With the 32nd anniversary of Hillsborough landing the day after Liverpool’s exit from the Champions League, Steven Scragg highlights the need for perspective among fans.
Perspective is important to me.
When times are good, I am keeping a watchful eye open for the banana skin up ahead. When dark clouds gather, I seek the glimmer of hope, and the totally inappropriate element of humour, in order to lighten the mood.
I’ll analyse patterns and recognise familiar tangents that have been encountered before, yet I will refuse to follow fashions and trends.
A collection of snapshot images makes up the landscape of the mind. I’ll see something new, then from that photo album of the mind will come an image of something similar from the past.
Parallels can then be drawn, and an esoteric link will spring from the subconscious, be it a plastic bag in an updraft or Bobby Ewing reappearing in Pam’s shower, a year after being ruthlessly mown down by his sister-in-law, Katherine Wentworth.
Yes, I really have written in-depth about both of those concepts upon the pages of This Is Anfield.
Observation naval gazing, I suppose it could be classed as. A search for the absurd maybe, which is rooted in being a month shy of my 15th birthday when I went to Hillsborough, for the 1989 FA Cup semi-final.
It was an experience that left the deepest of impressions, and left Liverpool FC as simultaneously the most and least important thing in my life, until I found my soulmate and my children were born.
In life and football, nothing is ever new. It is simply recycled from things that have gone before.
This heavily replayed record of mine gets stuck once a year though, on and around April 15. This is even more so when the sun is shining, just as it was at this precise moment 32 years ago. April 15 is infinitely easier to deal with when the weather is awful.
The anniversary of Hillsborough should always reset us. It should be a moment when the inner voice tells you to stop howling at the moon, if just for a day.
That last defeat doesn’t really matter; the fumbled opportunity from the previous evening really shouldn’t provoke the levels of anger you feel. There is no need at all to throw projectiles at a passing vehicle.
I can’t even begin to consider what place you reach, when the seed of an idea germinates that what you simply must do is to log on to your favoured form of social media in order to racially abuse somebody who plays for the team you support.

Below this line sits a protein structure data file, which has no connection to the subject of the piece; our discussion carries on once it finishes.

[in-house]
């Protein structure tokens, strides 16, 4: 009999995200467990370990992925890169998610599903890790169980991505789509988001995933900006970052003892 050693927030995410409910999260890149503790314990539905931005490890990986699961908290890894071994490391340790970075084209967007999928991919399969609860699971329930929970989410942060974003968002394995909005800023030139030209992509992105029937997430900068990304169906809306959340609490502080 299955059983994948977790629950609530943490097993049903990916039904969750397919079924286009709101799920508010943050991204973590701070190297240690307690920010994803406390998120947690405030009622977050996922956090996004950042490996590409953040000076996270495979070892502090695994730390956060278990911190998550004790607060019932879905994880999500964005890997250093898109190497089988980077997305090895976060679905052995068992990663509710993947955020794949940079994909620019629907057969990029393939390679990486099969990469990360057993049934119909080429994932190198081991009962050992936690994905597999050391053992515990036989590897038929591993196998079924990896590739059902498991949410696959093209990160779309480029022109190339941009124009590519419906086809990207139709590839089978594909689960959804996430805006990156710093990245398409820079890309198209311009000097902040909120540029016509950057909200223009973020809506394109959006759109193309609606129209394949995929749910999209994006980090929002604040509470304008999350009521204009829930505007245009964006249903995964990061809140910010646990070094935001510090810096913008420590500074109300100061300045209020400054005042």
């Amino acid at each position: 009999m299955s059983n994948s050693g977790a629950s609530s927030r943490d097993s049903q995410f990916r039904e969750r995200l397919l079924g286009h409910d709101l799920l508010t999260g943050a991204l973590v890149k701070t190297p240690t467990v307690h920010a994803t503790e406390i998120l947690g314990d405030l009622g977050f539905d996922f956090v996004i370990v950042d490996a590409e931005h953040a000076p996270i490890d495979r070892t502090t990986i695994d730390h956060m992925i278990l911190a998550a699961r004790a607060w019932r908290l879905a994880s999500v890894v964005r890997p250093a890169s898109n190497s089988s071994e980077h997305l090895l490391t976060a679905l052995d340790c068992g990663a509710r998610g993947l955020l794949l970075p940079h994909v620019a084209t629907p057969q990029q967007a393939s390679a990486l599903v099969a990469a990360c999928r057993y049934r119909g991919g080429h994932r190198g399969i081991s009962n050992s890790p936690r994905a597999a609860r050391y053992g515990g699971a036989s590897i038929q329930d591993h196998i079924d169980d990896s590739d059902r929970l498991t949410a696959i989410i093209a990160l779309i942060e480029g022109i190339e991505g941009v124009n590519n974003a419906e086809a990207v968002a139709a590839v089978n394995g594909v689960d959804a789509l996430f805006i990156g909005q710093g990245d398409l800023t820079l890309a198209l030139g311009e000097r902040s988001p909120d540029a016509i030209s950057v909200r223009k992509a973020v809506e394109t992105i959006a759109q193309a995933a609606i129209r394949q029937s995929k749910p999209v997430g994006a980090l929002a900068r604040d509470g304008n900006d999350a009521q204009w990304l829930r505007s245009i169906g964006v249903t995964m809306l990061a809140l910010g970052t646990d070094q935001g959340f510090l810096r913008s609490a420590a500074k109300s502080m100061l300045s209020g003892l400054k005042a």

As disappointing as an exit from the Champions League quarter-finals was last night, it isn’t the end of the world. We created chances that we should have taken, but didn’t, while Zinedine Zidane went a bit Sam Allardyce, in terms of a pragmatic approach.
Real West Bromwich Madrid will now face Chelsea in the semi-finals and the very best of luck to them. See, something absurd…
It doesn’t really matter, and with a bit of luck we’ll have another pop next season – or the season after that, in the event of us not finishing in the top four of the Premier League this time around.
I was unsettled more by the news of the attack on the Madrid coach on its approach to Anfield. Especially at this time of year, it is not just unacceptable.
It’s small-time behaviour. We are Liverpool, and we’re better than that. Or at least we should be.
Back our team to the hilt but respect our opponents, unless they disrespect us. The rule was always that we’d never set out to pick a fight, but that we’d rise to one if required and end it if challenged, whether that is the wanton attempted destruction of the club we love by its previous owners or the government’s shameful inaction over the Hillsborough Disaster.
We’re Not English, We Are Scouse is a state of mind, rather than geography. You are allowed to buy into that ethos, wherever you’re from.
Carry on along the path of attacking our European visitors, though, and we’ll soon be one short step away from lobbing plastic chairs around picturesque piazzas and waging war against water cannons.
What was that other banner? What We Achieve in Life Echoes Through Eternity. In both positive and negative terms, everything that happens in the name of Liverpool FC creates a domino effect like no other club.
Yes, enjoy life, yes, love the team, but there’s no need to be a complete and utter arse when going about your activities.
Thirty-two years ago, life ended abruptly for 96 Liverpool supporters, their right to enjoy life and to love their team needlessly taken from them.
In our contemporary situation, while we wait impatiently for the chance to click through the turnstiles once more, there will be supporters of every club that won’t have the opportunity to return. I’ll see it as a privilege to be back.
Introspection at this time of year is vital, and perspective is everything.